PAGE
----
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Wedding Flowers – the origin

Wedding flowers – the origin

The first recorded use of wedding flowers can be attributed to the Greeks. Flowers and plants would be bundled together to form a garland wreath worn upon the head, much like the better-known Caesar’s laurels. It was considered a gift of nature, and thus extremely appropriate for a wedding. Traditionally, the Greek bridesmaids would be responsible for this honor.

The garland bouquet would often contain bulbs of garlic. This wasn’t to make the wedding smell like your grandmother’s kitchen, but instead to ward off any evil spirits that might see fit to intervene in the ceremony or curse their future together.

The tradition of wedding flowers remains to this day.

Wedding flowers aren’t just a Greek tradition. They’ve been adopted all around the world due to their natural beauty and wide appeal.

· Wedding flowers in Sweden – In Sweden, it was tradition for young girls to carry small bouquets of fragrant herbs down the aisle. The groom would also put thyme in his pockets. The reasons? Warding off any trolls that might decide a wedding was a perfect place to find a tasty snack.

· Wedding flowers in Germany – In Germany, the bride and groom both would hold candles that had flowers and ribbons tied to them.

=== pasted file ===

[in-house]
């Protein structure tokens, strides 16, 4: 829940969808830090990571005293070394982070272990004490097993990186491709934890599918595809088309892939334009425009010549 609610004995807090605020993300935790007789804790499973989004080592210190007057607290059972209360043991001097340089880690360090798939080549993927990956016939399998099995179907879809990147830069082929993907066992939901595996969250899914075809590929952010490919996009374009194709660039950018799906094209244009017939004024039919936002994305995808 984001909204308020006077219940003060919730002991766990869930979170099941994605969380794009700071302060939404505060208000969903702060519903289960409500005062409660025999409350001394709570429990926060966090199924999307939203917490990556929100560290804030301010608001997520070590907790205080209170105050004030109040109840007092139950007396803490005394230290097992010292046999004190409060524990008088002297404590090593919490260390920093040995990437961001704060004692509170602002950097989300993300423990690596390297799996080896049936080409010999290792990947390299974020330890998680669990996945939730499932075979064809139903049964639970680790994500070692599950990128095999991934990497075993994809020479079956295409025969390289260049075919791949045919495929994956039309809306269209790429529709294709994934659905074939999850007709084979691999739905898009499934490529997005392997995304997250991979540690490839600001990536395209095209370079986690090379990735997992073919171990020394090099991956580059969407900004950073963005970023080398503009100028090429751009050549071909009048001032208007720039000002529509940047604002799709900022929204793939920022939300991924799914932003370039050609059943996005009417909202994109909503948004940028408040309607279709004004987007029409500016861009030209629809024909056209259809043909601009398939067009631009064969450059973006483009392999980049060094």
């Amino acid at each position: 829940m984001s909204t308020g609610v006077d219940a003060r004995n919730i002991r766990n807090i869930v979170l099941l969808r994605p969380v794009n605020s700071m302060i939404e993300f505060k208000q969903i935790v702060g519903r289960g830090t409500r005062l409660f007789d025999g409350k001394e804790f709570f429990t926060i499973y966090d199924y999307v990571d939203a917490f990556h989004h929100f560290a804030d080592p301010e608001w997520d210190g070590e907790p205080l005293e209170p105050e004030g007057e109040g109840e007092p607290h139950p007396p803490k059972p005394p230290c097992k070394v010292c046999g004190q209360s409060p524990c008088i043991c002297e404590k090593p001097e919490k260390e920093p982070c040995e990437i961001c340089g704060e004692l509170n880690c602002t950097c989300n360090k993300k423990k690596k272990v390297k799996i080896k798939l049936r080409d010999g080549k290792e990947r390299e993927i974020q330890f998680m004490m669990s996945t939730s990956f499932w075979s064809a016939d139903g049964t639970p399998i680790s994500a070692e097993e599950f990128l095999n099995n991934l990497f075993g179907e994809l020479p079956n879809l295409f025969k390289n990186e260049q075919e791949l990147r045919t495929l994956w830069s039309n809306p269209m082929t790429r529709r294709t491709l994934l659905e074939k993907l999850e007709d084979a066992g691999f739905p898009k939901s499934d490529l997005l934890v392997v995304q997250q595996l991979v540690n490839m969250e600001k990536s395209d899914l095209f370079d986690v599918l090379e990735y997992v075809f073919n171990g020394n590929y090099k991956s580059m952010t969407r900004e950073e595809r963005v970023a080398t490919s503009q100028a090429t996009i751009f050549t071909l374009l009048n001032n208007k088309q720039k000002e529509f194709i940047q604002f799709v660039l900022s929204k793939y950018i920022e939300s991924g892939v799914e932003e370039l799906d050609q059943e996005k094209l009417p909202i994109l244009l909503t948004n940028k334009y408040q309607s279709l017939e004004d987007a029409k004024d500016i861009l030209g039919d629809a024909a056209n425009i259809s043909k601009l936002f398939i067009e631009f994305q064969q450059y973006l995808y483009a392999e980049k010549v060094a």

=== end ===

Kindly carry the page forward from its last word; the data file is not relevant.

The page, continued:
· Wedding flowers in England – In England, it was tradition for the bride and her bridesmaids to proceed to the church together, led by a small girl who would sprinkle blossoms in their path to assure long life and happiness for the bride. The tradition of “flower girls” remains to this day.

Modern uses for wedding flowers

Wedding flowers have taken off in popularity to the point where you will be hard-pressed to find a wedding that doesn’t involve them in some way. Some of the new traditions include:

· The bouquet – This is perhaps, next to the bride herself, the centerpiece of the entire ceremony. A great deal of science has gone into developing a system of matching the blooms present in the bouquet with the season, with physical attributes of the bride, and with the location of the ceremony itself.
classic rose package  (2)
· The corsage – Another popular component of most modern dresses is the corsage. Worn about the wrist, it is usually designed to match the dress and bouquet.

· The boutonniere – This is a male tradition. Originally, flowers would be pushed through the buttonhole of a jacket, but nowadays it’s proper for the groom to have the boutonniere pinned to his left lapel. It’s also appropriate for it to match the bride’s corsage and bouquet.
Classic rose package
· Table centerpiece – Perfect for the reception ceremony, an extravagant centerpiece on each table leaves guests with nothing but fond memories. It’s now standard practice to include these in every reception.

Wedding flowers are steeped in history and will likely remain tradition for many years to come. I